Luke 8:11
Now the parable is this: The seed is the word of God.
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(11) The seed is the word of God.—This takes the place in St. Luke’s interpretation of “the word of the kingdom” in St. Matthew. The “word of God” is obviously to be taken in its widest sense, as including every form by which a revelation from God is conveyed to the mind of man.

8:4-21 There are many very needful and excellent rules and cautions for hearing the word, in the parable of the sower, and the application of it. Happy are we, and for ever indebted to free grace, if the same thing that is a parable to others, with which they are only amused, is a plain truth to us, by which we are taught and governed. We ought to take heed of the things that will hinder our profiting by the word we hear; to take heed lest we hear carelessly and slightly, lest we entertain prejudices against the word we hear; and to take heed to our spirits after we have heard the word, lest we lose what we have gained. The gifts we have, will be continued to us or not, as we use them for the glory of God, and the good of our brethren. Nor is it enough not to hold the truth in unrighteousness; we should desire to hold forth the word of life, and to shine, giving light to all around. Great encouragement is given to those who prove themselves faithful hearers of the word, by being doers of the work. Christ owns them as his relations.See the parable of the sower explained in the notes at Matthew 13:1-23. Lu 8:4-18. Parable of the Sower.

(See on [1596]Mr 4:3-9, [1597]Mr 4:14-20.)

See Poole on "Luke 8:4"

Now the parable is this, &c. "Or this is the sense of the parable", as the Arabic version renders it: "the seed is the word of God", the Gospel, as preached by Christ, his apostles, and faithful ministers, which has God for its author, is concerning the grace of God, and is what he blesses, and makes effectual to answer any good purpose. Now the parable is this: The seed is the word of God.
Luke 8:11-15. Interpretation of the parable (Matthew 13:18-23, Mark 4:13-20).

11. It has been granted you to grasp these mysteries unveiled; to the rest it has been only given to grasp them under the veil of parables.

that seeing they might not see, and hearing they might not understand] These words are difficult, and (without dwelling on the fact that the particle ἵνα loses in later Greek some of its final force) must not be pressed with unreasonable and extravagant literalism to mean that the express object of teaching by parables was to conceal the message of the kingdom from all but the disciples. This would have been to put the kindled lamp under a couch or a bushel. On the contrary they were addressed to the multitudes, and deeply impressed them, as they have impressed the world in all ages, and have had the effect, not of darkening truth but of bringing it into brighter light. The varying phrase of St Matthew, “because seeing they see not, &c.,” will help us to understand it. Our Lord wished and meant the multitudes to hearken and understand, and this method awoke their interest and deepened their attention; but the resultant profit depended solely on the degree of their faithfulness. The Parables resembled the Pillar of Fire, which was to others a Pillar of Cloud. If they listened with mere intellectual curiosity or hardened prejudice they would only carry away the parable itself, or some complete misapplication of its least essential details; to get at its real meaning required self-examination and earnest thought. Hence parables had a blinding and hardening effect on the false and the proud and the wilful, just as prophecy had in old days (Isaiah 6:9-10, quoted in this connexion in Matthew 13:14, comp. Acts 28:26-27; Romans 11:8). But the Prophecy and the Parable did not create the hardness or stolidity, but only educed it when it existed—as all misused blessings and privileges do. It was only unwillingness to see which was punished by incapacity of seeing. The natural punishment of spiritual perversity is spiritual blindness.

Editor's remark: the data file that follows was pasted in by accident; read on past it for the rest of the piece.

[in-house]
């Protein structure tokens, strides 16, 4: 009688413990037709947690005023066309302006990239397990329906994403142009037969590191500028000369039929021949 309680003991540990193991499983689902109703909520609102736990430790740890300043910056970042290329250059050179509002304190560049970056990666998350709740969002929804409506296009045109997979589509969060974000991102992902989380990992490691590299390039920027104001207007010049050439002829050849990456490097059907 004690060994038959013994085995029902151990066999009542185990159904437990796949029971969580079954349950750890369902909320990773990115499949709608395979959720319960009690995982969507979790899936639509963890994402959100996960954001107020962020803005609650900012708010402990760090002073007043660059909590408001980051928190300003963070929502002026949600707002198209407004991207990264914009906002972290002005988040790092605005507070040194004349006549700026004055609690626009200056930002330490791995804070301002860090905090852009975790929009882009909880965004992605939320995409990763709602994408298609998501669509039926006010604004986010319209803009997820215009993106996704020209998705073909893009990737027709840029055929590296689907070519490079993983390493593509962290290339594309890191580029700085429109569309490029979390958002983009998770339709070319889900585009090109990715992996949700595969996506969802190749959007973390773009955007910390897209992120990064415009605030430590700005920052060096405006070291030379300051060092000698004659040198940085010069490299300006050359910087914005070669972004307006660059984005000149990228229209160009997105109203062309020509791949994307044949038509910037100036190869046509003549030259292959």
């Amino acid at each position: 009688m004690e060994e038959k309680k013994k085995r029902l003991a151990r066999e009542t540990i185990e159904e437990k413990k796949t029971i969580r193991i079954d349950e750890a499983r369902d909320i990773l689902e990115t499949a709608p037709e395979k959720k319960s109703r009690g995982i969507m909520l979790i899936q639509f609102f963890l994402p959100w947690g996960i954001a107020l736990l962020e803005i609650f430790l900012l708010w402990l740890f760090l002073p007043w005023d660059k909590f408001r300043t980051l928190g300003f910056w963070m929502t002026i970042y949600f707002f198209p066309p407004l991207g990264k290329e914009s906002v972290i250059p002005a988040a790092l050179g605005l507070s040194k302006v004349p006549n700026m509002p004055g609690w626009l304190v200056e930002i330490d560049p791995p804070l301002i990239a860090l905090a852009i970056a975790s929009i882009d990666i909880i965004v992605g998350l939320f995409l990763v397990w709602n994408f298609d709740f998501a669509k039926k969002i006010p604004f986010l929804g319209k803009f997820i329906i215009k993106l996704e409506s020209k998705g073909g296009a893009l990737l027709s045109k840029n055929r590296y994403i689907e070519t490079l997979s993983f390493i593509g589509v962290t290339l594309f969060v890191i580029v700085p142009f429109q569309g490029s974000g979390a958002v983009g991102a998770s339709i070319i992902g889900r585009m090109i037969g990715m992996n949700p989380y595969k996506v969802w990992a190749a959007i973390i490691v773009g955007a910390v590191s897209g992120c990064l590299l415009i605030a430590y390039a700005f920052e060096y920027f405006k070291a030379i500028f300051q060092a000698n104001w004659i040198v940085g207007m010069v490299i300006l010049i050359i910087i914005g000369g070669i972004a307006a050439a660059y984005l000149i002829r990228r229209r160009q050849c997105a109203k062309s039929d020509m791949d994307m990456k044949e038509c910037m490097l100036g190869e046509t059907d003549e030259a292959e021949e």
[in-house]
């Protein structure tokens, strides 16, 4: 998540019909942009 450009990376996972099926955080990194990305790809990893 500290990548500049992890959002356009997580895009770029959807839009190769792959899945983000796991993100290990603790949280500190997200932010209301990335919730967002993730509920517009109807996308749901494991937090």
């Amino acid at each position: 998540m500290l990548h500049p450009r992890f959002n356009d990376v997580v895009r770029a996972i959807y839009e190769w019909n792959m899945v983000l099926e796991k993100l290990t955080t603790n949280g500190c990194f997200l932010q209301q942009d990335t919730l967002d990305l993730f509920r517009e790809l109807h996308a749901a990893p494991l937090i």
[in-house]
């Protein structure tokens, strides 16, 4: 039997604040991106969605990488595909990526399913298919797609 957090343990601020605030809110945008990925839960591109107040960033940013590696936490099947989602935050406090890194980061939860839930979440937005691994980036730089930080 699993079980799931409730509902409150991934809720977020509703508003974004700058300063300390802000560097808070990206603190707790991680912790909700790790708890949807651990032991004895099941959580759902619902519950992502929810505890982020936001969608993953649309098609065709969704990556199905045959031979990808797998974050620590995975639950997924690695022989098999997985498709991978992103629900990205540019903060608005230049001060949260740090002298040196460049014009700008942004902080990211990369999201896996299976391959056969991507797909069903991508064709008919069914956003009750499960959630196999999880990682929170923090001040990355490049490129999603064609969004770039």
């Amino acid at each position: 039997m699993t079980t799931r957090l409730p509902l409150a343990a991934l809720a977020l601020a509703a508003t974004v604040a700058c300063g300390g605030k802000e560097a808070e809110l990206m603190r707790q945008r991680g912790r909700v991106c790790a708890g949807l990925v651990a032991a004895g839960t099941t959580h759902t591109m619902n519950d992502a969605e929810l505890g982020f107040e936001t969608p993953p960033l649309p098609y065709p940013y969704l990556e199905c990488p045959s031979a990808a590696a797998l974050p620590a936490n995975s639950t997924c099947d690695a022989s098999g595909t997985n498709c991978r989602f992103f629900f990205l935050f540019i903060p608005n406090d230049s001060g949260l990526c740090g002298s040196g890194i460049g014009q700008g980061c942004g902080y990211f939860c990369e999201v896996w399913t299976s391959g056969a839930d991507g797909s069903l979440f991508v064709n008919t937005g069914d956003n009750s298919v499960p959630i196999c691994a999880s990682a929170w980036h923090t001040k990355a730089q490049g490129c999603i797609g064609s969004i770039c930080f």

Nothing can be better than the profound remark of Lord Bacon, that “a Parable has a double use; it tends to vail, and it tends to illustrate a truth; in the latter case it seems designed to teach, in the former to conceal.”

“Though truths in manhood darkly join,

Deep seated in our mystic frame,

We yield all blessing to the name

Of Him who made them current coin.

For Wisdom dealt with mortal powers,

Where truth in closest words shall fail,

When truth embodied in a tale

Shall enter in at lowly doors.”

11. The seed is the word of God] We have the same metaphor in Colossians 1:5-6; 1 Corinthians 3:6; and a similar one in James 1:21, “the engrafted word;” 2Es 9:31; 2Es 9:33, “Behold, I sow my law in you, and it shall bring fruit in you...yet they that received it perished, because they kept not the thing that was sown in them.”

Verses 11-15. - The Lord's interpretation of the parable of the sower. Verse 11. - The seed is the Word of God. It was his own sad experience the Master was relating. The picture was of things, too, which had already happened in the case of many of his own true servants, the prophets. It mirrored, too, the many future failures and the few future successes of the listening disciples; it warned them not to be deluded by appearances, not to be discouraged by apparent failure. The Word, of course, in the first instance is his own teaching; it comprehends, however, any preaching or teaching, whether of prophet of the past or minister of the future, winch tries faithfully to copy his own. Luke 8:11The parable is this

According to its interpretation.

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